Death and mourning are subjects which became important for us because of sin (Romans 5:12). Different countries have many different customs surrounding death, and many different ways of mourning can be seen around the world. Not only that, but customs have changed a lot through time. There is quite a bit of variation in mourning described in the Bible too, with some differences based simply on whether the person who had died was respected or loathed. Let’s have a quick look at death and mourning in the Bible, particularly in connection with the time of Jeremiah.
The house of mourning is preferable to the house of feasting according to Ecclesiastes 7:2-4. However, God excluded Jeremiah from both (Jeremiah 16:5, 8). What is the “house of mourning”? It doesn’t seem likely to be the house in a dead body would rest for some time after death because burial seems to have happened very quickly. Modern Jews apparently bury a body as soon as possible. In Jesus’ time, Lazarus was said to have been in the tomb 4 days (John 11:17) when he had been dead 4 days (John 11:39). Obviously he was buried very soon after death, as was Jesus himself.
Samuel was buried in his own house (1 Samuel 25:1), so presumably, at times, the “house of mourning” was the dead person’s home, while at other times it would have been used symbolically to describe a state of mourning.
King Asa was laid on a bier with spices and buried in a tomb he had cut out for himself (2 Chronicles 16:14).
Mourning continued for:
After the time of Moses and Aaron, there is little indication of what the mourning involved, or for how long it might have continued.
When David arranged Uriah’s death in battle, his wife Bathsheba lamented over her husband and David took her as wife after the mourning was over. This may suggest a defined time of mourning.
The law of Moses (Leviticus 19:28; Deuteronomy 14:1) and Jeremiah (Jeremiah 16:6) both refer to people cutting themselves or “making themselves bald” in mourning for the dead. God condemned this behaviour, and many people assume that it was part of the worship of other gods.
A fire was made in honour of king Asa (2 Chronicles 16:14), while for Jehoram, king of Israel, it is observed that no fire was made in his honour as fires had been made for his ancestors (2 Chronicles 21:19). The passage about Asa does not seem to suggest that the fire was a cremation, but rather a large celebratory fire, possibly with spices as prophesied for King Zedekiah (Jeremiah 34:5). The same prophecy mentions that spices had been burned for earlier kings.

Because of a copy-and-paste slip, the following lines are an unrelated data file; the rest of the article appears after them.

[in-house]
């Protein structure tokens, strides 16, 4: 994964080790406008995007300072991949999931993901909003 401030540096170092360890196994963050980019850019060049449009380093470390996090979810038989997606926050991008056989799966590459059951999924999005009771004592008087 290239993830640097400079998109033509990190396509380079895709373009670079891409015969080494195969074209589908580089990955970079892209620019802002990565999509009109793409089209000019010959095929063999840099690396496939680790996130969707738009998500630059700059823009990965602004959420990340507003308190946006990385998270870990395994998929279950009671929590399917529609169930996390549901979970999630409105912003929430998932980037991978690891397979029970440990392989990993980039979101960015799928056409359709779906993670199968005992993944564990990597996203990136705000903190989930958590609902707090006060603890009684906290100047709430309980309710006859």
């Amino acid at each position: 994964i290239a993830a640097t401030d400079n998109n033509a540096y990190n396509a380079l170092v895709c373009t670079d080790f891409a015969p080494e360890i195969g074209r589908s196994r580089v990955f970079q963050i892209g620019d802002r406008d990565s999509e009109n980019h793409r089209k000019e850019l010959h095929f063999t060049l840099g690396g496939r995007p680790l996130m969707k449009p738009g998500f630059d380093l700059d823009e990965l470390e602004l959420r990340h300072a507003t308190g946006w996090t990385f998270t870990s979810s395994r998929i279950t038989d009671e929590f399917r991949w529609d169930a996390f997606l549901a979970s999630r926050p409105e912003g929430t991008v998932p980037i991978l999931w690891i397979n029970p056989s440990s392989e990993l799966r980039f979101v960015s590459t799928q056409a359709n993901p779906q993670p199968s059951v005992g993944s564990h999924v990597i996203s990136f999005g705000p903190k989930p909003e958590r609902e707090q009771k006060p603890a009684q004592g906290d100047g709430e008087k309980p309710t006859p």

Jeremiah 22:18-19 indicates that King Jehoiakim, the third-last king of Judah, would have “the burial of a donkey”, being thrown out of the city and left to rot with no-one to mourn his passing.
King Josiah’s death, however, was mourned by all Judah and Jerusalem (2 Chronicles 35:24), and Jeremiah and others wrote laments about him (2 Chronicles 35:25) as David had when King Saul and Jonathan died (2 Samuel 1:17).
Jeremiah’s prophecies promised that many, many people would die unburied and unmourned when God’s punishment of his nation was executed (Jeremiah 8:2; 16:4-7; 25:33).
An interesting custom of mourning is mentioned in Jeremiah 16:7 where it describes breaking bread with the mourner and giving or sending him a “cup of consolation”.
God put limitations on mourning for priests. When the High Priest died, his oldest son would become High Priest. When Aaron died, God told Moses to dress Eleazar in Aaron’s clothes even before Aaron died (Numbers 20:26, 28). God said that Aaron’s garments were to be worn by his descendants and that they were to be anointed and ordained in them and wear them for 7 days thereafter (Exodus 29:29-30; Leviticus 21:12).
The new High Priest was not allowed to touch his father’s body or enter the place where the body was since Leviticus 21:10-12 explicitly says that the High Priest was not to make himself unclean, even for his father.
Other priests were allowed to do this, however, so younger sons of a High Priest could mourn their father in the ordinary way (Leviticus 21:1-2). Nevertheless, assuming that Jeremiah was a younger son of Hilkiah the High Priest (Jeremiah 1:1), he was probably not allowed to mourn for his father when he died. When God forbade Jeremiah from marrying, he also forbade him from joining people in celebrating (Jeremiah 16:8) and mourning (Jeremiah 16:5). It is easy to see that if Jeremiah did not join in mourning, it could easily have been misunderstood by family and relatives and become a cause of even greater friction. Obedience to simple commands can sometimes have far-reaching and unexpected effects.
Notes A time that was short enough for David to marry her before she gave birth although she had known she was pregnant before Uriah was killed.